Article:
Pak Army’s new plans for Lashkar-e-Tayyeba
The Pakistan Army has not abandoned its relationship with global terrorist group, Lashkar-e-Tayyeba and its parent organisation, Jamaat-ud Dawa, despite the country promising to the global anti-terrorist financing body, FATF, last year that it had done so to extract the removal of greylisting.
Pakistan had been greylisted by the agency for failing to stop the financial network of terrorist groups operating from the country.
Although Pakistan, under pressure from international financial organisations, UN and FATF, had shut down many offices and front organisations of LeT and JuD besides arresting its top leaders like Hafiz Saeed and Abdul Rahman Makki, research published by a well-known terrorism expert working with a London think tank, Royal United Services Institution, has shown that at least 10 religious institutions were left open in Lahore and Muzaffarabad.
The responsibility for handling the terrorist organisation has shifted from ISI to Military Intelligence. Early this year, the new DG, MI, Major General Wazid Aziz, was with the ISI chief, Lt. Gen. Nadeem Anjum, to brief the Chief Justice of Supreme Court, Umar Ata Bandial, about security challenges facing the country.
This was a notable departure from the past when it was the ISI chief who would make such presentations.
The research, based on over 100 interviews with various terrorist leaders in Pakistan and Afghanistan, including that of LeT, points out the presence of over 1500 to 2000 LeT terrorists in Pakistan-occupied Kashmir and Indian Kashmir.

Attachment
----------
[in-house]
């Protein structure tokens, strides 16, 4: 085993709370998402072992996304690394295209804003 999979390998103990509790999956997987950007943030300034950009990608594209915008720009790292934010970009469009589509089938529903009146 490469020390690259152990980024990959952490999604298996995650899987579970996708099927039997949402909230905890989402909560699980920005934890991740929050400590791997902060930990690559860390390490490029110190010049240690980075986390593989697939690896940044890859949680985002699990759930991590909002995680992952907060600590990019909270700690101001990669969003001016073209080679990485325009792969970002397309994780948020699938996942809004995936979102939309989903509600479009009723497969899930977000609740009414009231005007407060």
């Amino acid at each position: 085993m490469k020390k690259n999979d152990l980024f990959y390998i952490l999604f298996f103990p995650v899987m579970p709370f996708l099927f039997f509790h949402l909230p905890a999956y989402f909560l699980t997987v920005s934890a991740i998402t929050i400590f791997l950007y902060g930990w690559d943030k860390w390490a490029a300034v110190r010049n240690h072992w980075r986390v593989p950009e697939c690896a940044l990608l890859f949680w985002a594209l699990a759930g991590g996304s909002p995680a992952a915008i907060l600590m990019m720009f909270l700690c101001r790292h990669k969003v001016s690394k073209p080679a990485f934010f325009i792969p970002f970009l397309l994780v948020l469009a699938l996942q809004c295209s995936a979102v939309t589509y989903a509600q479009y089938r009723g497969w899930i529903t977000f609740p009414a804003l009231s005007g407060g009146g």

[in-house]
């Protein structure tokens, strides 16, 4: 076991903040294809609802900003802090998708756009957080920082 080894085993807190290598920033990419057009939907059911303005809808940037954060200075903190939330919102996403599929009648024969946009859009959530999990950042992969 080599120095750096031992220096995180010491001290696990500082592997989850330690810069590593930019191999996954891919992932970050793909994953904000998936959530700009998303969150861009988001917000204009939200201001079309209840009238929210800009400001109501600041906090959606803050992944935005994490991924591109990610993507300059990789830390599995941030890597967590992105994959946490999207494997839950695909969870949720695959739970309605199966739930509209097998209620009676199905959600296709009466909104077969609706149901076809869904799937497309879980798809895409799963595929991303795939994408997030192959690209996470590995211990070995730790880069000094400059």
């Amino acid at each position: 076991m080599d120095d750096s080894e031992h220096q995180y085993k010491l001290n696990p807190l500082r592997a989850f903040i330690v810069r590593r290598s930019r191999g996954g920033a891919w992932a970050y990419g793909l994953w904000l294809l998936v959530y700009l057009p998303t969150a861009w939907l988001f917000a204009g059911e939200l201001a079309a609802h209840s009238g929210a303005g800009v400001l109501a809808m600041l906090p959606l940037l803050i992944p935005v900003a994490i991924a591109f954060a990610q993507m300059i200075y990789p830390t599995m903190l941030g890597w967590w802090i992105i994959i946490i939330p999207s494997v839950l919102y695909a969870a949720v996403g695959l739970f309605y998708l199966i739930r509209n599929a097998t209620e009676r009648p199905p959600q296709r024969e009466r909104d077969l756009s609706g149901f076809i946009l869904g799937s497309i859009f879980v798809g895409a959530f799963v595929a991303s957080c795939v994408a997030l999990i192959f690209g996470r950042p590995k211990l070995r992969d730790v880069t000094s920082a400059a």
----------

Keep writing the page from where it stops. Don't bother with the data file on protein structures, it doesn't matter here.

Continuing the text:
The figures differ in interviews held with terrorists from other groups, to a maximum of 6000 active LeT cadres.
On Hafiz Saeed, it is reported that the terrorist mastermind is in prison but continues to have access to his commanders and run the terrorist group from the prison.
This clearly shows complicity with the authorities, especially the army.
In one interview, a LeT leader said that Saeed might remain in prison for a few years but was likely to be freed thereafter.
The LeT had helped the army during the Afghan campaign.
It had dispatched about 7500 fighters to help the Afghan Taliban in their military campaign against the US-led international forces.
The LeT’s old networks in Nangarhar and a few other provinces in Afghanistan were used to organise the military offensive with the help of the Pakistan Army.
The army has tasked the group to recruit and train cadres for Kashmir. DG MI, General Aziz has been GOC, Chinar Div., a key military outpost involved in supporting terrorism against Kashmir.
The MI is reportedly recruiting cadres to be trained by LeT trainers for Kashmir.